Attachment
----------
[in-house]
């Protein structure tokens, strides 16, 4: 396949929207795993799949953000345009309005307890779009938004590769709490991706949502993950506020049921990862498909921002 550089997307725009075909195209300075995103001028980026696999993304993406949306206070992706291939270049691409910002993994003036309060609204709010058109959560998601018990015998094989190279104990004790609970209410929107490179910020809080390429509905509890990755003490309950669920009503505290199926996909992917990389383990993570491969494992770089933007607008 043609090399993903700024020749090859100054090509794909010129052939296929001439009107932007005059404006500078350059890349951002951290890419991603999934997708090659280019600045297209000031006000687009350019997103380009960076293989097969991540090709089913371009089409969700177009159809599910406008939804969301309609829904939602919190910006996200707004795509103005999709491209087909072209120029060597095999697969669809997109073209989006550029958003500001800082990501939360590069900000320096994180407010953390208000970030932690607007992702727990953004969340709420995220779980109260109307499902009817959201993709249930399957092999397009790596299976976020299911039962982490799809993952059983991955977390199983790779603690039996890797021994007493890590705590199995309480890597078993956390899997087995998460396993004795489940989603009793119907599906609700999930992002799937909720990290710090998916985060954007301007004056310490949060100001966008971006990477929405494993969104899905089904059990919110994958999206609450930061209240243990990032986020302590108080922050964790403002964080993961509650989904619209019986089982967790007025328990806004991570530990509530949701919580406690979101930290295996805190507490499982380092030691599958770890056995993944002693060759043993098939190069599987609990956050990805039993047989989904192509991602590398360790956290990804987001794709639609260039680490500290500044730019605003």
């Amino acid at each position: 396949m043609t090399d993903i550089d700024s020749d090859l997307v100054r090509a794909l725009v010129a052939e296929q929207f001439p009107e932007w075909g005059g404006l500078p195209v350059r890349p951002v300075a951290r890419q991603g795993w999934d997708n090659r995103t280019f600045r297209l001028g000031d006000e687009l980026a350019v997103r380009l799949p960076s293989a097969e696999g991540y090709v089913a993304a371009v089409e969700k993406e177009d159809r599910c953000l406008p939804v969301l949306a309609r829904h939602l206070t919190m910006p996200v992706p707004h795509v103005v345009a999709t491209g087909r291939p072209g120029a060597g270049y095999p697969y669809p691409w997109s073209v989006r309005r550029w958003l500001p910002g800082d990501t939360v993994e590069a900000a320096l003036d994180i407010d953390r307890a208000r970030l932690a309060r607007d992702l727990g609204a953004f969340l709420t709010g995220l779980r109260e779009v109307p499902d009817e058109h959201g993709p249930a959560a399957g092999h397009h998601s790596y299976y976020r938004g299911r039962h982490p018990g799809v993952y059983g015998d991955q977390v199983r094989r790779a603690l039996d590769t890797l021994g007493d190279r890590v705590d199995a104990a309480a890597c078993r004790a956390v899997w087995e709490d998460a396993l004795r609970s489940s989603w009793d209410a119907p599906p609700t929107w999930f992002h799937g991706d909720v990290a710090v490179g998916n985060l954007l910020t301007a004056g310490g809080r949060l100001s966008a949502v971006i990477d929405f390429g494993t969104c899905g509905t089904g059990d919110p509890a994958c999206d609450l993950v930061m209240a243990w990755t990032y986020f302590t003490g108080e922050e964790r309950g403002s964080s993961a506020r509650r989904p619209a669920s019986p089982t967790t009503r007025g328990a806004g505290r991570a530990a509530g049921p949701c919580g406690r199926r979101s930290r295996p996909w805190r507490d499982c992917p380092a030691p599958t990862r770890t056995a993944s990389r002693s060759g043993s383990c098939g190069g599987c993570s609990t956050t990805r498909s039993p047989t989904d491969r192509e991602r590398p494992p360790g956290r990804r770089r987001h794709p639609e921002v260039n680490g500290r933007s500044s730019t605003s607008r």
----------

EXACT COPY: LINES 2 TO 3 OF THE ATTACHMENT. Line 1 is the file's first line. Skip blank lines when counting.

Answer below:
């Protein structure tokens, strides 16, 4: 396949929207795993799949953000345009309005307890779009938004590769709490991706949502993950506020049921990862498909921002 550089997307725009075909195209300075995103001028980026696999993304993406949306206070992706291939270049691409910002993994003036309060609204709010058109959560998601018990015998094989190279104990004790609970209410929107490179910020809080390429509905509890990755003490309950669920009503505290199926996909992917990389383990993570491969494992770089933007607008 043609090399993903700024020749090859100054090509794909010129052939296929001439009107932007005059404006500078350059890349951002951290890419991603999934997708090659280019600045297209000031006000687009350019997103380009960076293989097969991540090709089913371009089409969700177009159809599910406008939804969301309609829904939602919190910006996200707004795509103005999709491209087909072209120029060597095999697969669809997109073209989006550029958003500001800082990501939360590069900000320096994180407010953390208000970030932690607007992702727990953004969340709420995220779980109260109307499902009817959201993709249930399957092999397009790596299976976020299911039962982490799809993952059983991955977390199983790779603690039996890797021994007493890590705590199995309480890597078993956390899997087995998460396993004795489940989603009793119907599906609700999930992002799937909720990290710090998916985060954007301007004056310490949060100001966008971006990477929405494993969104899905089904059990919110994958999206609450930061209240243990990032986020302590108080922050964790403002964080993961509650989904619209019986089982967790007025328990806004991570530990509530949701919580406690979101930290295996805190507490499982380092030691599958770890056995993944002693060759043993098939190069599987609990956050990805039993047989989904192509991602590398360790956290990804987001794709639609260039680490500290500044730019605003």
């Amino acid at each position: 396949m043609t090399d993903i550089d700024s020749d090859l997307v100054r090509a794909l725009v010129a052939e296929q929207f001439p009107e932007w075909g005059g404006l500078p195209v350059r890349p951002v300075a951290r890419q991603g795993w999934d997708n090659r995103t280019f600045r297209l001028g000031d006000e687009l980026a350019v997103r380009l799949p960076s293989a097969e696999g991540y090709v089913a993304a371009v089409e969700k993406e177009d159809r599910c953000l406008p939804v969301l949306a309609r829904h939602l206070t919190m910006p996200v992706p707004h795509v103005v345009a999709t491209g087909r291939p072209g120029a060597g270049y095999p697969y669809p691409w997109s073209v989006r309005r550029w958003l500001p910002g800082d990501t939360v993994e590069a900000a320096l003036d994180i407010d953390r307890a208000r970030l932690a309060r607007d992702l727990g609204a953004f969340l709420t709010g995220l779980r109260e779009v109307p499902d009817e058109h959201g993709p249930a959560a399957g092999h397009h998601s790596y299976y976020r938004g299911r039962h982490p018990g799809v993952y059983g015998d991955q977390v199983r094989r790779a603690l039996d590769t890797l021994g007493d190279r890590v705590d199995a104990a309480a890597c078993r004790a956390v899997w087995e709490d998460a396993l004795r609970s489940s989603w009793d209410a119907p599906p609700t929107w999930f992002h799937g991706d909720v990290a710090v490179g998916n985060l954007l910020t301007a004056g310490g809080r949060l100001s966008a949502v971006i990477d929405f390429g494993t969104c899905g509905t089904g059990d919110p509890a994958c999206d609450l993950v930061m209240a243990w990755t990032y986020f302590t003490g108080e922050e964790r309950g403002s964080s993961a506020r509650r989904p619209a669920s019986p089982t967790t009503r007025g328990a806004g505290r991570a530990a509530g049921p949701c919580g406690r199926r979101s930290r295996p996909w805190r507490d499982c992917p380092a030691p599958t990862r770890t056995a993944s990389r002693s060759g043993s383990c098939g190069g599987c993570s609990t956050t990805r498909s039993p047989t989904d491969r192509e991602r590398p494992p360790g956290r990804r770089r987001h794709p639609e921002v260039n680490g500290r933007s500044s730019t605003s607008r």